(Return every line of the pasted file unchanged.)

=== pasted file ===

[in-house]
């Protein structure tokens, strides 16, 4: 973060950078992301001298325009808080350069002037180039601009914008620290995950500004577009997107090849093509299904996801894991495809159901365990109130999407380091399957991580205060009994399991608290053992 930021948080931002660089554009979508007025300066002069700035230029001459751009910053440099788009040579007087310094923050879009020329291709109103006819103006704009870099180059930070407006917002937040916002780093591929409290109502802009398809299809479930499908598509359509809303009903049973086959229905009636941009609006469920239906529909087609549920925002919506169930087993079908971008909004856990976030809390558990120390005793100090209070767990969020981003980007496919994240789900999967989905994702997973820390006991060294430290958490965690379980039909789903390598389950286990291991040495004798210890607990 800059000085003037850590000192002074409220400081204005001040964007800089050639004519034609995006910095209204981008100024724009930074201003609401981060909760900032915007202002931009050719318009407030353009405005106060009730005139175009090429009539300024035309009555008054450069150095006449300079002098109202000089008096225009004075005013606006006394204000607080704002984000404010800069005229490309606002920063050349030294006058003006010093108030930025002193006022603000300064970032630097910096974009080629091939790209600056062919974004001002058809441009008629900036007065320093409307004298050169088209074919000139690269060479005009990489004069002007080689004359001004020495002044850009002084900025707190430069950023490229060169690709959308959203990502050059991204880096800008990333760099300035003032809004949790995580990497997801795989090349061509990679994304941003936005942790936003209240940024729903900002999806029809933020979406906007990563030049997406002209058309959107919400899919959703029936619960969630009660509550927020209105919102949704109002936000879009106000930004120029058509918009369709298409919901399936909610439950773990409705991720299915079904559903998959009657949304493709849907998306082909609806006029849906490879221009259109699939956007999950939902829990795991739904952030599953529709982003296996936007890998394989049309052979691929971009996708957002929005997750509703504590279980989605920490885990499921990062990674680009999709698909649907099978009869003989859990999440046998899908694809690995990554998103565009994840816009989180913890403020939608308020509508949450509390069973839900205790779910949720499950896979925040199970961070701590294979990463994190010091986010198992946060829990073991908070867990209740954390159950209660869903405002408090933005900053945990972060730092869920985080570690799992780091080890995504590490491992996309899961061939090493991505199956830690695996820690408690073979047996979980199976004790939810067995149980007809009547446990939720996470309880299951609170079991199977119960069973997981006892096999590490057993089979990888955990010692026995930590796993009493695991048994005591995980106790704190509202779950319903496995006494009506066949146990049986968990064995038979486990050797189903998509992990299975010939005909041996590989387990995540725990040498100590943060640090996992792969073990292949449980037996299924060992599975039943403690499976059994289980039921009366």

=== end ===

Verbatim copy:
[in-house]
């Protein structure tokens, strides 16, 4: 973060950078992301001298325009808080350069002037180039601009914008620290995950500004577009997107090849093509299904996801894991495809159901365990109130999407380091399957991580205060009994399991608290053992 930021948080931002660089554009979508007025300066002069700035230029001459751009910053440099788009040579007087310094923050879009020329291709109103006819103006704009870099180059930070407006917002937040916002780093591929409290109502802009398809299809479930499908598509359509809303009903049973086959229905009636941009609006469920239906529909087609549920925002919506169930087993079908971008909004856990976030809390558990120390005793100090209070767990969020981003980007496919994240789900999967989905994702997973820390006991060294430290958490965690379980039909789903390598389950286990291991040495004798210890607990 800059000085003037850590000192002074409220400081204005001040964007800089050639004519034609995006910095209204981008100024724009930074201003609401981060909760900032915007202002931009050719318009407030353009405005106060009730005139175009090429009539300024035309009555008054450069150095006449300079002098109202000089008096225009004075005013606006006394204000607080704002984000404010800069005229490309606002920063050349030294006058003006010093108030930025002193006022603000300064970032630097910096974009080629091939790209600056062919974004001002058809441009008629900036007065320093409307004298050169088209074919000139690269060479005009990489004069002007080689004359001004020495002044850009002084900025707190430069950023490229060169690709959308959203990502050059991204880096800008990333760099300035003032809004949790995580990497997801795989090349061509990679994304941003936005942790936003209240940024729903900002999806029809933020979406906007990563030049997406002209058309959107919400899919959703029936619960969630009660509550927020209105919102949704109002936000879009106000930004120029058509918009369709298409919901399936909610439950773990409705991720299915079904559903998959009657949304493709849907998306082909609806006029849906490879221009259109699939956007999950939902829990795991739904952030599953529709982003296996936007890998394989049309052979691929971009996708957002929005997750509703504590279980989605920490885990499921990062990674680009999709698909649907099978009869003989859990999440046998899908694809690995990554998103565009994840816009989180913890403020939608308020509508949450509390069973839900205790779910949720499950896979925040199970961070701590294979990463994190010091986010198992946060829990073991908070867990209740954390159950209660869903405002408090933005900053945990972060730092869920985080570690799992780091080890995504590490491992996309899961061939090493991505199956830690695996820690408690073979047996979980199976004790939810067995149980007809009547446990939720996470309880299951609170079991199977119960069973997981006892096999590490057993089979990888955990010692026995930590796993009493695991048994005591995980106790704190509202779950319903496995006494009506066949146990049986968990064995038979486990050797189903998509992990299975010939005909041996590989387990995540725990040498100590943060640090996992792969073990292949449980037996299924060992599975039943403690499976059994289980039921009366």